Ben Tzion
Russian-born Ben Tzion at a mosque in the Saudi city of Medina. Ben Tzion/Facebook

An Israeli blogger has provoked outrage across the Middle East by posing for a picture at one of Islam's holiest sites.

Ben Tzion, a 31-year-old writer for the Times of Israel, had his picture taken at Medina's Mosque of the Prophet Muhammed. Russian-born Tzion was on a tour of the the country, having been invited to Misk Global Forum in the Saudi capital Riyadh.

The photo was uploaded to his now-deleted Instagram account last week (November 14) and has been shared thousands of times by offended Muslims using the caption: 'Zionist in the Prophet's Mosque".

In the image, Tzion is shown dressed in traditional Arabic dress with a message in Hebrew written on a satchel. The caption to his original post read:

"Jewish and Arab people share common history and blood lineage to Abraham/Ibrahim. With love and mutual respect, peace would come to the entire Middle East region."

The Prophet's Mosque, along with Mecca's Great Mosque, are holy sanctuary, sites meaning non-Muslims are not generally allowed to enter.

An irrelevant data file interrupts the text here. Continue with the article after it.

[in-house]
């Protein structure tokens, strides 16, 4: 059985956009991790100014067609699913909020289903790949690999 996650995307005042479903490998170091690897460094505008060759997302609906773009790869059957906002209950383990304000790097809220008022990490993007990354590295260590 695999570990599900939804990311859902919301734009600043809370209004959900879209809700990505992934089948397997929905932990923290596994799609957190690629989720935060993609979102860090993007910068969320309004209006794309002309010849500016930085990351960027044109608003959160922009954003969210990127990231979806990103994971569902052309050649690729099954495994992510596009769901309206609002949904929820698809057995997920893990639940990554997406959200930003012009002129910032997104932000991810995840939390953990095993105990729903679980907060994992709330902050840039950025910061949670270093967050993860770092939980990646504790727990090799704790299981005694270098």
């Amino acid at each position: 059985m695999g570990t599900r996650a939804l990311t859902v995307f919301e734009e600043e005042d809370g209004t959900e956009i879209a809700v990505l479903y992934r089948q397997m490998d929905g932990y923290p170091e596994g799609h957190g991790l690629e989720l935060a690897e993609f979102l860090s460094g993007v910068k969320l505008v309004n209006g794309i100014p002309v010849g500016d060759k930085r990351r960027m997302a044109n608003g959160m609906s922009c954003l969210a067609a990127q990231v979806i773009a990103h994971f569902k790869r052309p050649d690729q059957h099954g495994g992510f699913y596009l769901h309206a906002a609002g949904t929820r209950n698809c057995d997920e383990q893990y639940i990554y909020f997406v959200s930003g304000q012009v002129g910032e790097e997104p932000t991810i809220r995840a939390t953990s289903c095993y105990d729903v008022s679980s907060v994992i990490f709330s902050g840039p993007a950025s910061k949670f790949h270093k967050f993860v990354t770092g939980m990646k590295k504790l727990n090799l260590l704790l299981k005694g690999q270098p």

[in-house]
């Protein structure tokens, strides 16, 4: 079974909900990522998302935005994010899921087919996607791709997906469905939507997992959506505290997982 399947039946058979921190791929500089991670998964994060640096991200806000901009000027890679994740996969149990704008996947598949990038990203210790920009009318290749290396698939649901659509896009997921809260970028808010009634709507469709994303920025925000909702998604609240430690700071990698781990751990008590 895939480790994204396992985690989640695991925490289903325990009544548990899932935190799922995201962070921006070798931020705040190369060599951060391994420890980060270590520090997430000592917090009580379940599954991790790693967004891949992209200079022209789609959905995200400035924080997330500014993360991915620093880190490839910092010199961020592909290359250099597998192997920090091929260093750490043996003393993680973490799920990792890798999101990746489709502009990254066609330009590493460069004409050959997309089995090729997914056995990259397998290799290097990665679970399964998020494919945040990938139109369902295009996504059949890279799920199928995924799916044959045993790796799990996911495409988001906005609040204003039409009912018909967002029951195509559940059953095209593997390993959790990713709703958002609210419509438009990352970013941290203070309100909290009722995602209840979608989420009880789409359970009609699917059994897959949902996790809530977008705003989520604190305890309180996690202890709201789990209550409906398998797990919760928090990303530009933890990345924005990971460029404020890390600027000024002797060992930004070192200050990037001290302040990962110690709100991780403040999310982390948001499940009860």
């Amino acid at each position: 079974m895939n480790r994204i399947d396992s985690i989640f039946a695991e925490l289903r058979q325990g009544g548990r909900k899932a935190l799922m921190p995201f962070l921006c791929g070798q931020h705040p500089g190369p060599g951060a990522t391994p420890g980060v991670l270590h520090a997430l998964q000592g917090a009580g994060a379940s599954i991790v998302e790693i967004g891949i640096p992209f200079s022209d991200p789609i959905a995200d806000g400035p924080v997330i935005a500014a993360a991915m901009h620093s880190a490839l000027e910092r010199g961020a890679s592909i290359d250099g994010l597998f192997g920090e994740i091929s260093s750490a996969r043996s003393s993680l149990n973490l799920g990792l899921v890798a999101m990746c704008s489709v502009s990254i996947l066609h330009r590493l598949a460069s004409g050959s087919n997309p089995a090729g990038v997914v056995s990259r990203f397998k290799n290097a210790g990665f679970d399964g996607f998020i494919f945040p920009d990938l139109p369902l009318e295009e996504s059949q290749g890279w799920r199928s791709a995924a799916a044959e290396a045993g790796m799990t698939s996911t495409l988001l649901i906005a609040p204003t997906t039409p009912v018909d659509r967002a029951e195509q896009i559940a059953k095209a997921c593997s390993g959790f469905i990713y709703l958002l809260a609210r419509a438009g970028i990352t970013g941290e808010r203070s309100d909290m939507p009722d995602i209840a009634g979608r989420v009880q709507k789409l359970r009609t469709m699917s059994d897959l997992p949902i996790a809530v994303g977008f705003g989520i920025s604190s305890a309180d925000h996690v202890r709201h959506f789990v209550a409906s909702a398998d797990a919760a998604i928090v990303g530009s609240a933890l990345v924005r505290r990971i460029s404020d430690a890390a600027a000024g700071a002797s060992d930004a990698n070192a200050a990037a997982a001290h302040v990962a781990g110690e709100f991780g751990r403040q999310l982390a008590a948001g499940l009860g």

Tzion says he was not prevented from gaining access to the site when he arrived. Tzion has travelled all over the Islamic world, including a visit to Iran, a nation that does not issue visas to Israelis.

"No-one in the Arab world ever approached me with hostility," he said. "They tell me they love Israel and the Jewish people."

Some have strongly criticised what they regard as the blogger's provocative stunt and have also criticised the Saudi government's hypocritical stance towards Israel.

"Wow just wow. Honestly wth are you playing at Saudi? Is this some sort of a sick joke that I'm just not understanding?", one wrote online.

"The scholars are in prisons and the Zionists are at the Prophet's Mosque. It is a sad thing,"
said one Twitter user in Arabic.

The Saudi government has not yet commented on the incident. Although the two nations do not have officially open diplomatic channels, informal ties between Israel and Saudi Arabia have been growing closer as they face the threat of growing Iranian influence.

Ben Tzion Qom
Ben Tzion in Qom, Iran. Ben Tzion/Facebook